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MILWAUKEE — The search for 3-year-old Major Harris came to a tragic end Thursday.
Milwaukee police found the child’s body in a storage bin.
"This is an ongoing investigation, this is something that is very fluid at this time," Acting Chief Jeffrey Norman said. "My heart and my condolences go out to the family."
Major had been missing for a week, ever since his mother, Mallery Muenzenberger, 25, was found shot to death in the backyard of a Milwaukee home Oct. 14.
Muenzenberger and her son lived in Onalaska, Wisconsin, and police said she and her son were last seen alive on Oct. 9 in Milwaukee.
Authorities initially struggled to identify Muenzenberger and notify her family, in part because she was not a local resident, but when they did make contact with relatives last Saturday, they learned her son was missing and issued an Amber Alert.
Police quickly developed a suspect in Jaheem Clark, 20, but he died by suicide Sunday as officers approached the home where he was staying.
The next day, police found Muenzenberger’s black SUV near a laundromat. Blood was found inside the car.
That day, and in the days since, Milwaukee police and volunteers have searched parks, neighborhoods and even rural areas in Dodge and Washington counties. Major’s father and Muenzenberger’s family have pleaded for help in finding the child.
On Wednesday, police confirmed they had taken people into custody who they believed may have knowledge of what happened.
Two men, ages 21 and 29, remained in custody late Thursday and had not been charged, police spokesman Sgt. Efrain Cornejo said.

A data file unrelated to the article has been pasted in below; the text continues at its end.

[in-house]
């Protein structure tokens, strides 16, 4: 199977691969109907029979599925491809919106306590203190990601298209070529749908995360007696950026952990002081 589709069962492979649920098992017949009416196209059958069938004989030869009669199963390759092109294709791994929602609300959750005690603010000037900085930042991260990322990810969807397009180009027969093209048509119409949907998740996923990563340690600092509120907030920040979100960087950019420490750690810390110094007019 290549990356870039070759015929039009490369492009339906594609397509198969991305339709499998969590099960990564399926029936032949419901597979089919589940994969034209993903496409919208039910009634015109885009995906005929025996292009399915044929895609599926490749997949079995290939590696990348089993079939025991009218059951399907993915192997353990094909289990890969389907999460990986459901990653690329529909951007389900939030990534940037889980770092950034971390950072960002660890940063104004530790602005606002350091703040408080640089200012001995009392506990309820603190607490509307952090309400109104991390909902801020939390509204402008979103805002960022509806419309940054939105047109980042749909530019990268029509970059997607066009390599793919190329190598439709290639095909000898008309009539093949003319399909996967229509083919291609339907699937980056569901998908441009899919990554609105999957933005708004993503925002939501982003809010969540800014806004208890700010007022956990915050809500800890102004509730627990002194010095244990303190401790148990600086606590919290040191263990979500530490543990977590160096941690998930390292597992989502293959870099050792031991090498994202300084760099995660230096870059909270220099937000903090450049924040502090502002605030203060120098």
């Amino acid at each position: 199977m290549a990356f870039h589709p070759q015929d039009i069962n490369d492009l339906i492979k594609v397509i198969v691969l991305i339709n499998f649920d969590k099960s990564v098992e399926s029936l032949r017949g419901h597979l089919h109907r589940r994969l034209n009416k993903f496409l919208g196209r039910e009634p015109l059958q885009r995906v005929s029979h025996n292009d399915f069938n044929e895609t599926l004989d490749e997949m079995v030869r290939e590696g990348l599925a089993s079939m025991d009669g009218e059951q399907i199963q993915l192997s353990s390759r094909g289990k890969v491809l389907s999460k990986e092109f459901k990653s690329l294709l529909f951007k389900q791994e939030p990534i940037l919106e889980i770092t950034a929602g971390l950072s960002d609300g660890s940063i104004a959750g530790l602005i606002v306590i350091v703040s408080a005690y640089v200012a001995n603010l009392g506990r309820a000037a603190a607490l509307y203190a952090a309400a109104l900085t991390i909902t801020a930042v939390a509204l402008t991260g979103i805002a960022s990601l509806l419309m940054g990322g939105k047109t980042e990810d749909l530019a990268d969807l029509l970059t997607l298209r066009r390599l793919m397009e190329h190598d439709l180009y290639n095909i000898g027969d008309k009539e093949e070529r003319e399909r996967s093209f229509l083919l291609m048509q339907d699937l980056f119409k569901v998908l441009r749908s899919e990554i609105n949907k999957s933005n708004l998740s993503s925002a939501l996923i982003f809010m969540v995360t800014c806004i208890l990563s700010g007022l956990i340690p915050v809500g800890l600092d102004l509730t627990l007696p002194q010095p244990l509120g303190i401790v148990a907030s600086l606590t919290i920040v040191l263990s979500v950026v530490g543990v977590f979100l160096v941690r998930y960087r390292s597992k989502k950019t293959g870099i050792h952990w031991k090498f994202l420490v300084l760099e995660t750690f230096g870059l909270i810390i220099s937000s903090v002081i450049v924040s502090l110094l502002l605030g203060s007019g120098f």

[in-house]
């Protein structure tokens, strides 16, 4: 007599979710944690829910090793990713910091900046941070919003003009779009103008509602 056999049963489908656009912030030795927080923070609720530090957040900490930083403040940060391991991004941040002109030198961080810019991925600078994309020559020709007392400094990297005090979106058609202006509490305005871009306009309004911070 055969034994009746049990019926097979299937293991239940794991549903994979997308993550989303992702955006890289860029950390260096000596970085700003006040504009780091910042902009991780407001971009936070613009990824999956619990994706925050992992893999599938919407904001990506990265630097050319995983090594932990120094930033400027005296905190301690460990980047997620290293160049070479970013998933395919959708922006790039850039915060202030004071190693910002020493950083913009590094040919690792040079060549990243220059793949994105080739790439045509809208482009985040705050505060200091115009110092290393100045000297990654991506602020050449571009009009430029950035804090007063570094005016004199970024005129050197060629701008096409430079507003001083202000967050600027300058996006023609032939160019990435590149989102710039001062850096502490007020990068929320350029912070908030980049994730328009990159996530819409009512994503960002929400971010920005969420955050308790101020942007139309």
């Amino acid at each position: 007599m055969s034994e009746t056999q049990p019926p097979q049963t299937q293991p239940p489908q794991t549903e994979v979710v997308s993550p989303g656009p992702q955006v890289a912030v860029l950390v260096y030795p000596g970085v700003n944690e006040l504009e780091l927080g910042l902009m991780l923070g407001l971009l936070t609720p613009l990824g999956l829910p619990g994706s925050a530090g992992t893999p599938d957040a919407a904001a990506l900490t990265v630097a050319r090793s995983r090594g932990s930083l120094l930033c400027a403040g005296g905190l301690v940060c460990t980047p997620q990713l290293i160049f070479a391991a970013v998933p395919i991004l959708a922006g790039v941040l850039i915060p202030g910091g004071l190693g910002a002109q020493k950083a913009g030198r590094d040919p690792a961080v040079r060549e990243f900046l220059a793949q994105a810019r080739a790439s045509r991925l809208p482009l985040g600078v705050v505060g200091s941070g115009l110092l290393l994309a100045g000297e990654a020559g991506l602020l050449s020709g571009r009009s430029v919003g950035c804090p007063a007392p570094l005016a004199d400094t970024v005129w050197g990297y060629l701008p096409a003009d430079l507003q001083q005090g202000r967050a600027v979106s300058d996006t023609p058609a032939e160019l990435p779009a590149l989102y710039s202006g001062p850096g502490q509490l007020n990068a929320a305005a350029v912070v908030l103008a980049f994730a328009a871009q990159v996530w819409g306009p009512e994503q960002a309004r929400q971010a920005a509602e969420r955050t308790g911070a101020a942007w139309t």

Four other people who had been arrested were no longer in custody, he said.
Amid a cold drizzle, 50 officers and 40 volunteers spread out in the neighborhood, looking inside garbage cans, abandoned vehicles and bushes. Officers knocked on doors and asked residents if they had seen or heard anything about the boy.
Many of the volunteers were mothers, compelled to act as they thought of their own families.
"I would want somebody else to do it for me," said Tabitha Mortenson, who drove from her home in Waukesha, Wisconsin, on her day off.
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The pain of Major's disappearance and his mother's killing was collective tragedy, said Trinika Walker, who lost her son to gun violence in 2018.
"Hearts are crying out," she said. "You can feel that there's hurt, and you can feel that there's strength through hurt."
Several hours into the search, police taped off multiple streets. Major's father, Carlton Harris, and others huddled in an alley.
Police located Major's body in a storage bin, according to a law enforcement source.
“I can’t believe it, that boy is dead,” Sabrina Henry, who lives in the area, told a Journal Sentinel, a part of the USA TODAY Network, reporter.
Carlton Harris, visibly shaken, emerged from the alley and began cursing. Supporters surrounded him and tried to console him as they led him from the scene.
The crowd swelled to nearly 100 people and as officers began to remove the crime scene tape, they surged into the intersection and stopped traffic, hurling water bottles at passing cars whose drivers ignored signals from volunteers trying to redirect traffic.
The crowd dissipated after about 15 minutes.
The search marked the first time police asked volunteers for help
The search for Major and for justice in his mother's killing has dominated news coverage in Milwaukee.
But the case hardly made national news, something noted by several volunteers on Thursday who compared the situation with the seemingly nonstop coverage of the disappearance of Gabby Petito, a young white woman.